An ancient group of people called the Yamnaya are often credited with helping establish the first major civilisation in Eurasia. Some researchers believe they may also have been the world’s first cannabis dealers. Occupying eastern Europe during the Stone Age, the Yamnaya established the first trans-Eurasian trade links at the dawn of the Bronze Age. A forerunner to the famous Silk Road, this so-called Bronze Road enabled cannabis rituals and culture expansion. Resulting in increased cannabis use throughout Asia.
‘Stoned Age’ Weed Dealers?
While genetic analyses have indicated that cannabis probably originated in East Asia, archaeological records suggest that Europeans used the plant as early as 10,000 years ago. According to a 2017 study, traces of cannabis seeds and pollen dating back to the Stone Age paint a picture of ancient Europeans as pot lovers. In contrast, evidence for Asians getting high at this time is described as “scattered.” Implying that people in that part of the world were slower to take up smoking weed.
Cue the entrance of the Yamnaya. They helped to spread the plant’s popularity eastward and were quite possibly the first cannabis dealers. Around 5,000 years ago, when the Bronze Age began, the Yamnaya mastered the art of horse riding. They took advantage of their increased mobility to travel long distances across the Eurasian steppe. They connected distant places and people, spreading language, culture, and genetics and laying the foundations of modern civilisation.
Importantly, they also set up a trading route in the Hexi Corridor, which ran through northeast China. It would take another three millennia before this Bronze Road gave way to the Silk Road. This became a well-trodden trade link for cannabis dealers and other merchants.
At precisely this point in history, wheat appears in the archaeological records in northern China. This hints at the Hexi Corridor’s role in trans-continental trade. More interestingly, charred cannabis remains also became significantly more common in East Asia around 5,000 years ago, with most of these finds located close to the Bronze Road.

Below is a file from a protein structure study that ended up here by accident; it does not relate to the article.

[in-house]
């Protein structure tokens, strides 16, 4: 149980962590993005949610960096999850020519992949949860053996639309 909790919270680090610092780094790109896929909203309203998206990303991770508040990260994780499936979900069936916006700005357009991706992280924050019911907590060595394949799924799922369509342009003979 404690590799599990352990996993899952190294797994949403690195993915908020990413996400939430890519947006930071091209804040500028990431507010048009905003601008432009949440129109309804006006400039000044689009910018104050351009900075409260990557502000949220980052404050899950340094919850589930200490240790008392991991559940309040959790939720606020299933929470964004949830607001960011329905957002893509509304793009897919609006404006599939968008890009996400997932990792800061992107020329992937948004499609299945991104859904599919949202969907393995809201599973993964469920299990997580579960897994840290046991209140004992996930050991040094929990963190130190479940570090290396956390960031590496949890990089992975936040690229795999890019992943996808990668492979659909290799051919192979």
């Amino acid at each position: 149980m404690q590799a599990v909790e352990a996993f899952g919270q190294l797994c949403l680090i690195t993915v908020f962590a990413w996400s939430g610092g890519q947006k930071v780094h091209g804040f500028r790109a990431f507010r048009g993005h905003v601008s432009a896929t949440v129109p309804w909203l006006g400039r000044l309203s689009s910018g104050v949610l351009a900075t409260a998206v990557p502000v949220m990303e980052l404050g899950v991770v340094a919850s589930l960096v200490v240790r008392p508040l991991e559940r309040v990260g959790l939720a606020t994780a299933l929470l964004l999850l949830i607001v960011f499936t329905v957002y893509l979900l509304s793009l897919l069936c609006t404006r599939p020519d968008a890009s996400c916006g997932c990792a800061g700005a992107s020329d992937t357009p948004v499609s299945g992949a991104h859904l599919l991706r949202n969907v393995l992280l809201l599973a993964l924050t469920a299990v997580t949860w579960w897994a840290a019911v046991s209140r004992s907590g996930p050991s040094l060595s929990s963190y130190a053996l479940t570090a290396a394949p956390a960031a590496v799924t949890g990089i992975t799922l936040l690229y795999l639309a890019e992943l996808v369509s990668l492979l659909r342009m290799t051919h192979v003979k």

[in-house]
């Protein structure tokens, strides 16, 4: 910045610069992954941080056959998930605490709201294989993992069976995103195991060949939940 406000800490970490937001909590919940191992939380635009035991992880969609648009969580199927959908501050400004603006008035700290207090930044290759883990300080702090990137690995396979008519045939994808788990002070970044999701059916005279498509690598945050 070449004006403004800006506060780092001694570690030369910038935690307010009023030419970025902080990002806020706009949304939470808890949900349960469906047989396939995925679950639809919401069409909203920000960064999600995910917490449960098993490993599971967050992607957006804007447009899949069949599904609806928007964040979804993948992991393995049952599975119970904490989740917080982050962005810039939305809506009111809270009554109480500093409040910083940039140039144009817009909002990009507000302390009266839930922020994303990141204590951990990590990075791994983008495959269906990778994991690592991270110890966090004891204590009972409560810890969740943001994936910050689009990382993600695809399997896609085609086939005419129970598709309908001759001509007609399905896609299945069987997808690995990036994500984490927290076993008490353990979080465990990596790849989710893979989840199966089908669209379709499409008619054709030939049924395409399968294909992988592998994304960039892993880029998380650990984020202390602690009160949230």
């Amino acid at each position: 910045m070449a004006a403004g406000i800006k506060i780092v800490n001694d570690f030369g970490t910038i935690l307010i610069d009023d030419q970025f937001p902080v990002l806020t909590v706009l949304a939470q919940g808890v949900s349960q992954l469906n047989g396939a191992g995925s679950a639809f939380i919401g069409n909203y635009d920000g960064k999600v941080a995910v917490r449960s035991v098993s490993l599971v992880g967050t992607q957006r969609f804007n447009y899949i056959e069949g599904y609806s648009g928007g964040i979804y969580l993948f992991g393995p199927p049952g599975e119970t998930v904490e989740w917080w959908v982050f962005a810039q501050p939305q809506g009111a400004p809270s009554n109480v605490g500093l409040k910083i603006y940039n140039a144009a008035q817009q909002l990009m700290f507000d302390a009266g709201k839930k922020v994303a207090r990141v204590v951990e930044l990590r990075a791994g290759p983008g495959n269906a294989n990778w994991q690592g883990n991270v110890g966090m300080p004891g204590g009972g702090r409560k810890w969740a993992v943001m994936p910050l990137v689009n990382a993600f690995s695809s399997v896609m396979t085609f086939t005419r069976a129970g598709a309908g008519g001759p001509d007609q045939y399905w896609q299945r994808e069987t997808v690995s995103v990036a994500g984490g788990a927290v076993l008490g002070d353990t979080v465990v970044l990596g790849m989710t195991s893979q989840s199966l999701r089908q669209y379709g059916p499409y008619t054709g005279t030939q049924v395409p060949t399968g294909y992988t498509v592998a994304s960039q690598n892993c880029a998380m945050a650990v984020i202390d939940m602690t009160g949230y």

Were The Yamnaya Weed Dealers?
The increase in cannabis use along the Hexi corridor certainly suggests that weed is among the Yamnaya traded items. According to some researchers, the plant was likely used for various purposes such as making textiles, treating illnesses, and getting stoned.
“The multiple usabilities of cannabis makes it an ideal candidate for being a ‘cash crop before cash,’ a plant that is cultivated primarily for exchange purposes,” writes the authors of the 2017 study, suggesting that weed may even have been used as currency along the Bronze Road. This claim is difficult to verify, although the Yamnaya’s pot-smoking legacy throughout the region remained apparent thousands of years later.
The ancient Greek historian Herodotus, who lived some 2,500 years after establishing the Bronze Road, described how steppe nomads known as the Scythians enjoyed a regular toke. Archaeologists say this reflects a much earlier tradition of cannabis use stretching all the way back to the Yamnaya. From these accounts, it’s clear that the Yamnaya helped spread the popularity of weed through Eurasia. Whether or not they were the first-ever cannabis dealers is hard to say. Still, they certainly played a role in establishing a healthy smoking culture that has persisted for millennia.